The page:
Use Hail on Azure HDInsight
First, install Hail on your Mac OS X or Linux laptop or
desktop. The Hail pip package includes a tool called
hailctl hdinsight which starts, stops, and
manipulates Hail-enabled HDInsight clusters.
Start an HDInsight cluster named “my-first-cluster”. Cluster names may only contain lowercase letters, uppercase letter, and numbers. You must already have a storage account and resource group.
hailctl hdinsight start MyFirstCluster MyStorageAccount MyResourceGroup
Be sure to record the generated http password so that you can access the cluster.
Create a file called “hail-script.py” and place the following analysis of a randomly generated dataset with five-hundred samples and half-a-million variants.
import hail as hl mt = hl.balding_nichols_model(n_populations=3, n_samples=500, n_variants=500_000, n_partitions=32) mt = mt.annotate_cols(drinks_coffee = hl.rand_bool(0.33)) gwas = hl.linear_regression_rows(y=mt.drinks_coffee, x=mt.GT.n_alt_alleles(), covariates=[1.0]) gwas.order_by(gwas.p_value).show(25)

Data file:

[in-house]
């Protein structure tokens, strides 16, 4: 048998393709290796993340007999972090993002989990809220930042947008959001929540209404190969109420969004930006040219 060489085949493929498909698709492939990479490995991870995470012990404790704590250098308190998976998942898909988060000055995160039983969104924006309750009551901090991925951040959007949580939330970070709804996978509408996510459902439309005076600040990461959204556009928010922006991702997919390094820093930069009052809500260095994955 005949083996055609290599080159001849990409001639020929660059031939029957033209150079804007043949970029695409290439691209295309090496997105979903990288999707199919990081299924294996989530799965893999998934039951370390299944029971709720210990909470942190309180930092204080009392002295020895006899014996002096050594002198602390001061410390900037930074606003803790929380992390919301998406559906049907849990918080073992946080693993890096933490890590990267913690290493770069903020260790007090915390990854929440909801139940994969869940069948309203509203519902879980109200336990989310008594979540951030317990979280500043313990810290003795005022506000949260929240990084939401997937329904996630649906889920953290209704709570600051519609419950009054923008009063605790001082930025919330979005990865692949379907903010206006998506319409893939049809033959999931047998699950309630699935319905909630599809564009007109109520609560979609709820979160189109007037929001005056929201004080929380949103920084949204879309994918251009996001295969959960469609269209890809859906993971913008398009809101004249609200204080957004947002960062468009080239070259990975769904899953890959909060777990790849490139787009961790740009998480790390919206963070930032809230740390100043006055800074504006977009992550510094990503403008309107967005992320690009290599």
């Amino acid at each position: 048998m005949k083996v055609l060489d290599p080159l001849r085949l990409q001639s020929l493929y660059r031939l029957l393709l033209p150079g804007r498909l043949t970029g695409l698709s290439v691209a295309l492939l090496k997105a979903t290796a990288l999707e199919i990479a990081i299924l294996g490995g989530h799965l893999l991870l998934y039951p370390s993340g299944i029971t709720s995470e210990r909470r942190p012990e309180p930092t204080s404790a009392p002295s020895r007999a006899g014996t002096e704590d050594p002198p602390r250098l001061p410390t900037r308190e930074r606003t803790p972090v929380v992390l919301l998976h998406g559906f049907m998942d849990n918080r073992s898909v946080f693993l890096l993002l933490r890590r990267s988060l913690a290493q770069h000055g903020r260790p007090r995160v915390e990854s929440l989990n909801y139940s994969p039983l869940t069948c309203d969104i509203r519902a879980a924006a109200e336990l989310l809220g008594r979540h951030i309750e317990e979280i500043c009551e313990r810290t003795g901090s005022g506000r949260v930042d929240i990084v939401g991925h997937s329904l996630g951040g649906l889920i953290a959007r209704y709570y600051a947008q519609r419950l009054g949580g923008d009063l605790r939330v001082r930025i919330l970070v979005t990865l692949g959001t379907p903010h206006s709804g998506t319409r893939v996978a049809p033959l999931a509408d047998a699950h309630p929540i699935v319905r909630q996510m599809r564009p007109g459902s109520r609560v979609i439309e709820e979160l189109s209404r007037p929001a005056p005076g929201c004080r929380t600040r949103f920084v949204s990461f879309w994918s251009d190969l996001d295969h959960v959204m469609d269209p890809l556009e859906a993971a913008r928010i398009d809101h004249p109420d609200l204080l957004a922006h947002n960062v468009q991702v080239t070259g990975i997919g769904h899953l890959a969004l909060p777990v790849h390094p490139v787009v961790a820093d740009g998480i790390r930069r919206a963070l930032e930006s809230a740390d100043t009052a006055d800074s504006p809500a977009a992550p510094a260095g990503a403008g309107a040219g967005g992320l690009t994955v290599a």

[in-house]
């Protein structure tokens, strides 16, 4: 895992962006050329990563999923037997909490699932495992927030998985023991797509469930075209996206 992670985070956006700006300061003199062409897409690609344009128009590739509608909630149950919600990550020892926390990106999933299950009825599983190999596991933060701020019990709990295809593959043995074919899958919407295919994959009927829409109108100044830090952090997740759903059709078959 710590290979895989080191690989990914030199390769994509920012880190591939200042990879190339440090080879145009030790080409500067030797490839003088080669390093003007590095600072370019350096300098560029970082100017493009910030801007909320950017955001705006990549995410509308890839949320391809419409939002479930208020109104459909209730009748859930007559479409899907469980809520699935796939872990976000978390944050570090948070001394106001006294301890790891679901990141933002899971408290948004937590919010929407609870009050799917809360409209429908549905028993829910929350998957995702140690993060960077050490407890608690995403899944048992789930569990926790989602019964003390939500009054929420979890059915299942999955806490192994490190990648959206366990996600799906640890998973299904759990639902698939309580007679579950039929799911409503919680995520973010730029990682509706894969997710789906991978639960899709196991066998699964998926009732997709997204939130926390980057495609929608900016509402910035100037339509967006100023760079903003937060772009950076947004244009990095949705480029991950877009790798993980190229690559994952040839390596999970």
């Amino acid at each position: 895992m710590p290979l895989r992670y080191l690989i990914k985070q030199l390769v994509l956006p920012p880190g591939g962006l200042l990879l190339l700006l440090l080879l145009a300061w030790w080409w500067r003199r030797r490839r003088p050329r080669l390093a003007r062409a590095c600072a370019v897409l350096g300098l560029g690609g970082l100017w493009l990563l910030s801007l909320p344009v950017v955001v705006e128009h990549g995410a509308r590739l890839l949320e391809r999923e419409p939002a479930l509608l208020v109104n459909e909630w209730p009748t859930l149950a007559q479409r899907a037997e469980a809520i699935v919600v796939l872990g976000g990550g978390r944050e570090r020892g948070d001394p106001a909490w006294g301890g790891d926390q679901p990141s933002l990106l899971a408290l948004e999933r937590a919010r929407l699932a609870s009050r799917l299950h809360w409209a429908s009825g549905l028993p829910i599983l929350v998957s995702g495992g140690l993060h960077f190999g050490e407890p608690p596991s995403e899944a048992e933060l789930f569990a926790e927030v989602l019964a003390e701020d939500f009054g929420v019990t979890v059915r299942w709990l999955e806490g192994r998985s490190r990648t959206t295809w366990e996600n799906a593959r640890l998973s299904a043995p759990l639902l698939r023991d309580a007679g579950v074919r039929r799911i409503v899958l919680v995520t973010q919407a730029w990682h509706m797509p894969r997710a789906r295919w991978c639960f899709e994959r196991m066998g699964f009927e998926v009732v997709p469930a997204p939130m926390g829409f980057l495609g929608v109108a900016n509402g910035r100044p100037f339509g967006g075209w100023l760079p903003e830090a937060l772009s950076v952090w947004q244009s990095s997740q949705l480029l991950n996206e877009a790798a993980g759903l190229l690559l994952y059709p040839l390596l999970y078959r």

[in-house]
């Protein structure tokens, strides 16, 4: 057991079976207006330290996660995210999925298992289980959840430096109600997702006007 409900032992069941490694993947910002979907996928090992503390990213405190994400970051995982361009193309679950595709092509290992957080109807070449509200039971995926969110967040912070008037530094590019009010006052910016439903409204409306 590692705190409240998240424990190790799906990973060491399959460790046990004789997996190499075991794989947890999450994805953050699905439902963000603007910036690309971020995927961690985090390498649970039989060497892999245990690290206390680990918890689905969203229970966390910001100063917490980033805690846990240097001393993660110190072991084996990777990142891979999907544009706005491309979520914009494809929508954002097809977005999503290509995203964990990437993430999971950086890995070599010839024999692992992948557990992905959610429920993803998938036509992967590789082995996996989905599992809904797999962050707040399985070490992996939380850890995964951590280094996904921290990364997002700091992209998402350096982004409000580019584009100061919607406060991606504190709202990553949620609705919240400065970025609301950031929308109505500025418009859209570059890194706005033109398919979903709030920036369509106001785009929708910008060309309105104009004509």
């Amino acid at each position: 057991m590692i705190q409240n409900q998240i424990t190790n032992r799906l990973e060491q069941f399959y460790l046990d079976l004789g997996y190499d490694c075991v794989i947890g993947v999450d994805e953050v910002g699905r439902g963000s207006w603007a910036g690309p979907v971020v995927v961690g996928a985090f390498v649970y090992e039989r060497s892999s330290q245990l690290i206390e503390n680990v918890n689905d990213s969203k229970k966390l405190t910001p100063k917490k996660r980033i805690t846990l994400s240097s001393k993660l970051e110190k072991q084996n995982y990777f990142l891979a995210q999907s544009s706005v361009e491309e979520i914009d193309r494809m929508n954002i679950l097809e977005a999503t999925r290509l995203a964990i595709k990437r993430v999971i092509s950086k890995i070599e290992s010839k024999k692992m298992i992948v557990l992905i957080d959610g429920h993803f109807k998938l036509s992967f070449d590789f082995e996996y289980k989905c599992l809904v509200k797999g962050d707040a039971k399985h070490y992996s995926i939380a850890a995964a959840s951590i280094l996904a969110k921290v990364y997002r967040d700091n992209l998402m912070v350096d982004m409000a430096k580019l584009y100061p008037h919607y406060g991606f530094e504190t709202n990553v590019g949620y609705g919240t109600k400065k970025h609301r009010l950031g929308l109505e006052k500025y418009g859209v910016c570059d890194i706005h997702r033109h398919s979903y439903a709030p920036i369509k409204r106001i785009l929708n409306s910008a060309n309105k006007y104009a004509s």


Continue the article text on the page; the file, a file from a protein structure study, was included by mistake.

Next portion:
Submit the analysis to the cluster and wait for the results. You should not have to wait more than a minute.
hailctl hdinsight submit MyFirstCluster MyStorageAccount HTTP_PASSWORD MyResourceGroup hail-script.py
When the script is done running you’ll see 25 rows of variant association results.
You can also connect to a Jupyter Notebook running on the cluster at https://MyFirstCluster.azurehdinisght.net/jupyter
When you are finished with the cluster stop it:
hailctl hdinsight stop MyFirstCluster MyStorageAccount MyResourceGroup
Read more about Hail on Azure HDInsight
Get the Hail cheatsheets
Follow the Hail GWAS Tutorial